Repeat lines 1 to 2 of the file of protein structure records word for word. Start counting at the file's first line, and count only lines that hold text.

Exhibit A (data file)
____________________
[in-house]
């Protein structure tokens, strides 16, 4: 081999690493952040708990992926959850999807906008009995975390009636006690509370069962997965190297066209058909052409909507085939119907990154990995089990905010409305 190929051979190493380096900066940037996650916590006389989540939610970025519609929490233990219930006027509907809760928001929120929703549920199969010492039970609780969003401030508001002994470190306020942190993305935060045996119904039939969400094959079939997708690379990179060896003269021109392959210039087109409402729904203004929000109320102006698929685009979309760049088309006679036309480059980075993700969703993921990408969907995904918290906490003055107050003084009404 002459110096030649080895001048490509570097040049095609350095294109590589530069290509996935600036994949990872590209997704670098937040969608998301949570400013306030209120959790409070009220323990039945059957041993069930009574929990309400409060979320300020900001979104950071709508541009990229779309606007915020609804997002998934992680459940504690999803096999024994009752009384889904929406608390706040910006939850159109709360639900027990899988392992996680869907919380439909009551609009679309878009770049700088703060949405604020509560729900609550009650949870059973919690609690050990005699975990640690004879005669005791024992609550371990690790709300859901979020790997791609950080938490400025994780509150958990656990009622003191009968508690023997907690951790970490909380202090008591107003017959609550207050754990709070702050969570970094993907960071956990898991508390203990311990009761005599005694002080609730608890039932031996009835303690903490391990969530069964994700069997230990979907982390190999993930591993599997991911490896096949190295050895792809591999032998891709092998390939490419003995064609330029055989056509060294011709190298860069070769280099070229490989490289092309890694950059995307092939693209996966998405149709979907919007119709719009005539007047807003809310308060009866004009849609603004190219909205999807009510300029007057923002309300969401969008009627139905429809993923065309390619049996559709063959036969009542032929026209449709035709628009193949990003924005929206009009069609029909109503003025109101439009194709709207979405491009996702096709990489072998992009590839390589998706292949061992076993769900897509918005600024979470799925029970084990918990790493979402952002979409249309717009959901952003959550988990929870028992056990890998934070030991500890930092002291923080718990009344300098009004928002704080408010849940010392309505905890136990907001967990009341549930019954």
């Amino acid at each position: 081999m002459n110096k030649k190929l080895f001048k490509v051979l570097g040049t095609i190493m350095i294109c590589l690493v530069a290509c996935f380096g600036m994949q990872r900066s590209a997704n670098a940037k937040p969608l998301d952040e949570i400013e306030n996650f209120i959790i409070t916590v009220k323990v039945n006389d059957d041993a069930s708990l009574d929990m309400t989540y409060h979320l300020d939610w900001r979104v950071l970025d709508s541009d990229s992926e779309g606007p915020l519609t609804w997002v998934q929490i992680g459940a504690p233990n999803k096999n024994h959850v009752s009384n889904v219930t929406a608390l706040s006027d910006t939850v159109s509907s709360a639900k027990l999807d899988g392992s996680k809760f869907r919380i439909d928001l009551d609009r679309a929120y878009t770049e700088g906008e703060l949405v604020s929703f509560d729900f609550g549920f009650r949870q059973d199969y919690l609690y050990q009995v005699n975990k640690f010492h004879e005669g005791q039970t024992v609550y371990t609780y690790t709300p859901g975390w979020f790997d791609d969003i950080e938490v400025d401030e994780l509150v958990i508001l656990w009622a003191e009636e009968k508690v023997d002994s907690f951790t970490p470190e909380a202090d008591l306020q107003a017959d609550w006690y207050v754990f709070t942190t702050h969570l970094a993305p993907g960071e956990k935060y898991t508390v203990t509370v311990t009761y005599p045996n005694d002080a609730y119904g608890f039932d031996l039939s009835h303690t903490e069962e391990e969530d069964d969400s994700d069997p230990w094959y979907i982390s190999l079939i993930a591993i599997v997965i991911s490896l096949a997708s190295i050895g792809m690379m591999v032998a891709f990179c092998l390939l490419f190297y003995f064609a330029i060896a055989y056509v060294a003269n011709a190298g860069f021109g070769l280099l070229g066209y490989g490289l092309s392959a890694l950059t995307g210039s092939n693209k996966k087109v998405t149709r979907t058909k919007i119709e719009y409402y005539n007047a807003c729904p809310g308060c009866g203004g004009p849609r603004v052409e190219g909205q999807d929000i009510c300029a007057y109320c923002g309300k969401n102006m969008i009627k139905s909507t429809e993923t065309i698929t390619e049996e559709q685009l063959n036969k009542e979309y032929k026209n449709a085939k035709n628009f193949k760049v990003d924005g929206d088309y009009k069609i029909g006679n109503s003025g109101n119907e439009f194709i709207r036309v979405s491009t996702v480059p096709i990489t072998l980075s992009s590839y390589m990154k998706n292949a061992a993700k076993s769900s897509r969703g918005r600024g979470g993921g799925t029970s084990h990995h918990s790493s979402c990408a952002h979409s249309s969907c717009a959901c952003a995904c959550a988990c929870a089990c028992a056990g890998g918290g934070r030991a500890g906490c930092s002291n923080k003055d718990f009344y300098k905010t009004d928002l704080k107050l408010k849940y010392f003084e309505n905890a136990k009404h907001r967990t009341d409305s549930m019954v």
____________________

[in-house]
């Protein structure tokens, strides 16, 4: 081999690493952040708990992926959850999807906008009995975390009636006690509370069962997965190297066209058909052409909507085939119907990154990995089990905010409305 190929051979190493380096900066940037996650916590006389989540939610970025519609929490233990219930006027509907809760928001929120929703549920199969010492039970609780969003401030508001002994470190306020942190993305935060045996119904039939969400094959079939997708690379990179060896003269021109392959210039087109409402729904203004929000109320102006698929685009979309760049088309006679036309480059980075993700969703993921990408969907995904918290906490003055107050003084009404 002459110096030649080895001048490509570097040049095609350095294109590589530069290509996935600036994949990872590209997704670098937040969608998301949570400013306030209120959790409070009220323990039945059957041993069930009574929990309400409060979320300020900001979104950071709508541009990229779309606007915020609804997002998934992680459940504690999803096999024994009752009384889904929406608390706040910006939850159109709360639900027990899988392992996680869907919380439909009551609009679309878009770049700088703060949405604020509560729900609550009650949870059973919690609690050990005699975990640690004879005669005791024992609550371990690790709300859901979020790997791609950080938490400025994780509150958990656990009622003191009968508690023997907690951790970490909380202090008591107003017959609550207050754990709070702050969570970094993907960071956990898991508390203990311990009761005599005694002080609730608890039932031996009835303690903490391990969530069964994700069997230990979907982390190999993930591993599997991911490896096949190295050895792809591999032998891709092998390939490419003995064609330029055989056509060294011709190298860069070769280099070229490989490289092309890694950059995307092939693209996966998405149709979907919007119709719009005539007047807003809310308060009866004009849609603004190219909205999807009510300029007057923002309300969401969008009627139905429809993923065309390619049996559709063959036969009542032929026209449709035709628009193949990003924005929206009009069609029909109503003025109101439009194709709207979405491009996702096709990489072998992009590839390589998706292949061992076993769900897509918005600024979470799925029970084990918990790493979402952002979409249309717009959901952003959550988990929870028992056990890998934070030991500890930092002291923080718990009344300098009004928002704080408010849940010392309505905890136990907001967990009341549930019954």